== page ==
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Most identity theft cases do not result in the perpetrator being arrested and convicted. In many ways, these cases are in uncharted territory. Oftentimes, there is no one to turn to, no one to ask about procedures or to help guide you through the legal maze. It is important to communicate with the district attorney assigned to your case.
Along with the district attorney, you need to put a face to this crime, to show it in living color. It is your responsibility to educate the judge about your needs and how this crime affected your life, from the time of discovery to that day in court.
Most of these requests (listed below) will be made during the Sentencing Phase of your case. Please note: a judge may or may not listen. The judge has the final word. However, if you don’t try, you’ll never know if the judge agrees with you.
You might also refer to our ITRC Fact Sheet FS 106 - Organizing Your Identity Theft Case.
Many District Attorney Offices have a victim assistance program. Ask to speak to a victim assistance counselor to help you prepare yourself for the various stages of the prosecution, hearings, requests for restitution, probation interviews, hearings, etc. Each court and jurisdiction is different and often the district attorney doesn’t have time to help you. You can also read through the basic process in ITRC Fact Sheet FS 109 - The Court Experience.
Make sure that you get all the pamphlets and procedures in writing so that you understand what is expected of you as a victim and witness. Keep a very detailed file of the information since this process may go on for many months.
Restitution is paid to the victim(s) when the court orders the defendant to pay a certain amount of money to his or her victims to reimburse them for their losses. While some judges are reluctant to order restitution, they are required to listen to your request and will usually consider reasonable and unavoidable costs.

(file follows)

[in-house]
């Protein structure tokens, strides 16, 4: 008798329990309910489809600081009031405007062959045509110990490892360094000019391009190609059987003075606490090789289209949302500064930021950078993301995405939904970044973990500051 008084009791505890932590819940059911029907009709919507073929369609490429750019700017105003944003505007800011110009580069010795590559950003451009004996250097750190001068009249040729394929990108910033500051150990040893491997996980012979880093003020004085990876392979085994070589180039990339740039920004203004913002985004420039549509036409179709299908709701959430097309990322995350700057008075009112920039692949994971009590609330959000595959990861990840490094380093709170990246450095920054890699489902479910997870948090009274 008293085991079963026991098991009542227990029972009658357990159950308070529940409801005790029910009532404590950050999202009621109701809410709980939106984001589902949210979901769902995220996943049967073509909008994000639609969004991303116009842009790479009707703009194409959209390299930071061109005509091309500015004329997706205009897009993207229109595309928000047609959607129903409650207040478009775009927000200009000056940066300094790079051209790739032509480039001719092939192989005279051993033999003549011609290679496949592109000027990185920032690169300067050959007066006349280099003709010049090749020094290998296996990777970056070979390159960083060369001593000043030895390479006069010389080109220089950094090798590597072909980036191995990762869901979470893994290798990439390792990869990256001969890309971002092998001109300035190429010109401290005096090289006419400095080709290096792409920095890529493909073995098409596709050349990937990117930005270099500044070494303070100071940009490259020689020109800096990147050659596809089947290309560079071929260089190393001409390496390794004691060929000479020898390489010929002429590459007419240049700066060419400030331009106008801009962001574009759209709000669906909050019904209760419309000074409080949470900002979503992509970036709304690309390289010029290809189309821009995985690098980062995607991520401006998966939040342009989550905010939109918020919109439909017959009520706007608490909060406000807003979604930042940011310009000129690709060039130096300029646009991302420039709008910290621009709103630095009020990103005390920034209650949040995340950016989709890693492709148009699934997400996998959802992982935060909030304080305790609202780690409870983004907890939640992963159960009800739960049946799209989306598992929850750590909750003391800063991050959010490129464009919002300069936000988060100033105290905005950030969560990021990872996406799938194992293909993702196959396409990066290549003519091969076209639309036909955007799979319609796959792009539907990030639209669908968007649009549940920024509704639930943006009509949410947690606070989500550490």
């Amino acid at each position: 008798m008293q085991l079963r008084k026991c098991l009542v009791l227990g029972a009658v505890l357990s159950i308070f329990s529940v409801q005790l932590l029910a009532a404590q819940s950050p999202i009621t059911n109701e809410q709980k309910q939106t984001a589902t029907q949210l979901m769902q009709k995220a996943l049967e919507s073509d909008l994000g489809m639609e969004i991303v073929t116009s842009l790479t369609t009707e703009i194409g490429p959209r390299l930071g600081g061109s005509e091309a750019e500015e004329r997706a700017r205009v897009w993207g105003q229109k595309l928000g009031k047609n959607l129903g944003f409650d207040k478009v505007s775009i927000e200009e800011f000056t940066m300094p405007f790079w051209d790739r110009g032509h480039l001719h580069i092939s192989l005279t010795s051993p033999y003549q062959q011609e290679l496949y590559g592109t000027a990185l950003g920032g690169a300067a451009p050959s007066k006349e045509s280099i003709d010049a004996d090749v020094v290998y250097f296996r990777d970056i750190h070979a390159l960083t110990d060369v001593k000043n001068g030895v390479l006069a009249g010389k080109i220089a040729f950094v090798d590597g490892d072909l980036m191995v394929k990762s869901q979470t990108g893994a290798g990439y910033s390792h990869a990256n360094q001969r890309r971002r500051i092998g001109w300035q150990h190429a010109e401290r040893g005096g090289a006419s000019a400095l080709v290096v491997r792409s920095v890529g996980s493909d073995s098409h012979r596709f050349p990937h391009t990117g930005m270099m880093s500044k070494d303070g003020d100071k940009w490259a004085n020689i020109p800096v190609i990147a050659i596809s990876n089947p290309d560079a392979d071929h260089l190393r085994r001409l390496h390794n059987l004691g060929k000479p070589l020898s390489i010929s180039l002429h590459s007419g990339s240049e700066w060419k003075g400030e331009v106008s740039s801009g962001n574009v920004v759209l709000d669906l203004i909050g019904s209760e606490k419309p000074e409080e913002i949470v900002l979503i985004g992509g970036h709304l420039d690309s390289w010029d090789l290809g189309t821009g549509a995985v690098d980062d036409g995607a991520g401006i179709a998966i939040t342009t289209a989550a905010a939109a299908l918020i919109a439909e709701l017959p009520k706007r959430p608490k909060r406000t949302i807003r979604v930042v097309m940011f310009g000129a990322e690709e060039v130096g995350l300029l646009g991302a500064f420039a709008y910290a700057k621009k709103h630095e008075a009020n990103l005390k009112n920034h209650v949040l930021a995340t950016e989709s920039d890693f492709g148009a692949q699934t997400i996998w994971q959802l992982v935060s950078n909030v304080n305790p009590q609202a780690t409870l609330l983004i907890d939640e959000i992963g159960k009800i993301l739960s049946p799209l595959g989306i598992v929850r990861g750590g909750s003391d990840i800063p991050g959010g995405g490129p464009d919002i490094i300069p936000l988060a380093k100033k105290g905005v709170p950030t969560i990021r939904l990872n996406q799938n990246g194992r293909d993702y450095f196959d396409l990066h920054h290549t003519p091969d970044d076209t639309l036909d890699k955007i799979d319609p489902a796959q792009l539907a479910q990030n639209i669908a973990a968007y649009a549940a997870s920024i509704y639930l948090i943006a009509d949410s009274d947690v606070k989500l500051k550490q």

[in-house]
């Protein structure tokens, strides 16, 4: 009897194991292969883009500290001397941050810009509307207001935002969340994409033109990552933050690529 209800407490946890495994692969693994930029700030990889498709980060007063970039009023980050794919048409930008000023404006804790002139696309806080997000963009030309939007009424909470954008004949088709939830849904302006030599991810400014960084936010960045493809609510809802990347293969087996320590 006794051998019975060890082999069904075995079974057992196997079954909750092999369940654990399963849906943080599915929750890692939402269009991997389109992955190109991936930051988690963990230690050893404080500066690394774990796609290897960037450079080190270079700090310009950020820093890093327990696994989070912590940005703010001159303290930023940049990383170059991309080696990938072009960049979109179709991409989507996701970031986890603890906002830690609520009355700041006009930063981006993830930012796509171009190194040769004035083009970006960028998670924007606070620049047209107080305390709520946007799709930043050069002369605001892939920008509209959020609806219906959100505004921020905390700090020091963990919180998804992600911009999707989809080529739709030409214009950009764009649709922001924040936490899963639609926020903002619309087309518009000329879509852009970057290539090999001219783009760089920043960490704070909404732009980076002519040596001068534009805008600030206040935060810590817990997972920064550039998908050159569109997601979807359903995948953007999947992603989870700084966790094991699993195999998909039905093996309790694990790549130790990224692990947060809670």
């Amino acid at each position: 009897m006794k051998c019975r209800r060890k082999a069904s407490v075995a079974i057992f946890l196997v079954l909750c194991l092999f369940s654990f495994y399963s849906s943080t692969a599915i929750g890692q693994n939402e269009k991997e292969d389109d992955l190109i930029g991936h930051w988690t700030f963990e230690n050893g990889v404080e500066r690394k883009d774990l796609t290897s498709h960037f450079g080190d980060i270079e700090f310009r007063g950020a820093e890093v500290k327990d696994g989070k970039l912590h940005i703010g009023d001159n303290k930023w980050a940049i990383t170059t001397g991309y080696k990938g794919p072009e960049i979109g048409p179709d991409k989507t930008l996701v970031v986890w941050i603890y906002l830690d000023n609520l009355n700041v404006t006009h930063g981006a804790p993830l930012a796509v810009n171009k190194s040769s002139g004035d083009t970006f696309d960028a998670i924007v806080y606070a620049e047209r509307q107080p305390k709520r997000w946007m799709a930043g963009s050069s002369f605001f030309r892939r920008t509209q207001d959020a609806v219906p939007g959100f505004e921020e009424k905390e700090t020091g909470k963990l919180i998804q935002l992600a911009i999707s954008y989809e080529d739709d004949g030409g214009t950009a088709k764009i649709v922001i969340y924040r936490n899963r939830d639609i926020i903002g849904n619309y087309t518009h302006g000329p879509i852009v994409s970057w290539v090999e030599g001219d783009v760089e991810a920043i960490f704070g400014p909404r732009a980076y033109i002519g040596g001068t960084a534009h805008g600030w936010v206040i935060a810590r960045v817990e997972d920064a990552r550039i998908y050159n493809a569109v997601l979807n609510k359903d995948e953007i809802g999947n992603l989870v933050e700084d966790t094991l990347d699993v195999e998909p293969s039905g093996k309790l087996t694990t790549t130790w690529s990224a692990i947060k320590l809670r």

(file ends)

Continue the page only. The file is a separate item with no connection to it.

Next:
We suggest that you write a letter asking for restitution. You may use ITRC Fact Sheet FS 111 - Victim Impact Statements.
In all cases, you must keep receipts of legitimate costs. You should also keep a detailed log of all time spent on clearing your name (time spent, what you were working on, who you called, etc.). You should also try to estimate projected future costs, anticipating reasonable expenses you will incur in clearing your case.
We also recommend that you look at our ITRC Fact Sheet FS 109 - The Court Experience and ITRC Fact Sheet FS 111 - Victim Impact Statements to see examples of how to add requests to your statement. Do not present a long laundry list to the judge. Be selective in what you request and be brief in your presentation. Remember, be respectful of the judge’s time and be courteous.
The judge has the discretion to determine which, if any, items will be considered for restitution. However here are some suggested items for inclusion:
For a period of time after the initial victimization, you are entitled to get your credit reports without cost to clean up the credit mess and monitor the new inquiries. That varies depending on state laws and credit reporting agency policies. After that time, be sure to continue to keep an eye on your reports, checking them once every few months.